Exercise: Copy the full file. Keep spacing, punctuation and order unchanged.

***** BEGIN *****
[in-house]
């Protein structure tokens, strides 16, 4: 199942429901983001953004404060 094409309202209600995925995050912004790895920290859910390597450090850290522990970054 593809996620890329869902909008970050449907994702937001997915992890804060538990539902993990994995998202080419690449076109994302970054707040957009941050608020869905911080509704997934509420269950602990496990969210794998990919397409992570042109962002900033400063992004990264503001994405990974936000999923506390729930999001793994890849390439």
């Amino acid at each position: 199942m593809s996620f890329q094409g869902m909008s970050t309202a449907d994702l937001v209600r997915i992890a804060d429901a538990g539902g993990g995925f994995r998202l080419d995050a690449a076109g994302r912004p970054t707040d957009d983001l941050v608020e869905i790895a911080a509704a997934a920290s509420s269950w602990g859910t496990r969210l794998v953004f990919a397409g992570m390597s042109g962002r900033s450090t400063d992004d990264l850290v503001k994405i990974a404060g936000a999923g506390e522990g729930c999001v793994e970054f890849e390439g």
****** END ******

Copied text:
[in-house]
């Protein structure tokens, strides 16, 4: 199942429901983001953004404060 094409309202209600995925995050912004790895920290859910390597450090850290522990970054 593809996620890329869902909008970050449907994702937001997915992890804060538990539902993990994995998202080419690449076109994302970054707040957009941050608020869905911080509704997934509420269950602990496990969210794998990919397409992570042109962002900033400063992004990264503001994405990974936000999923506390729930999001793994890849390439």
């Amino acid at each position: 199942m593809s996620f890329q094409g869902m909008s970050t309202a449907d994702l937001v209600r997915i992890a804060d429901a538990g539902g993990g995925f994995r998202l080419d995050a690449a076109g994302r912004p970054t707040d957009d983001l941050v608020e869905i790895a911080a509704a997934a920290s509420s269950w602990g859910t496990r969210l794998v953004f990919a397409g992570m390597s042109g962002r900033s450090t400063d992004d990264l850290v503001k994405i990974a404060g936000a999923g506390e522990g729930c999001v793994e970054f890849e390439g």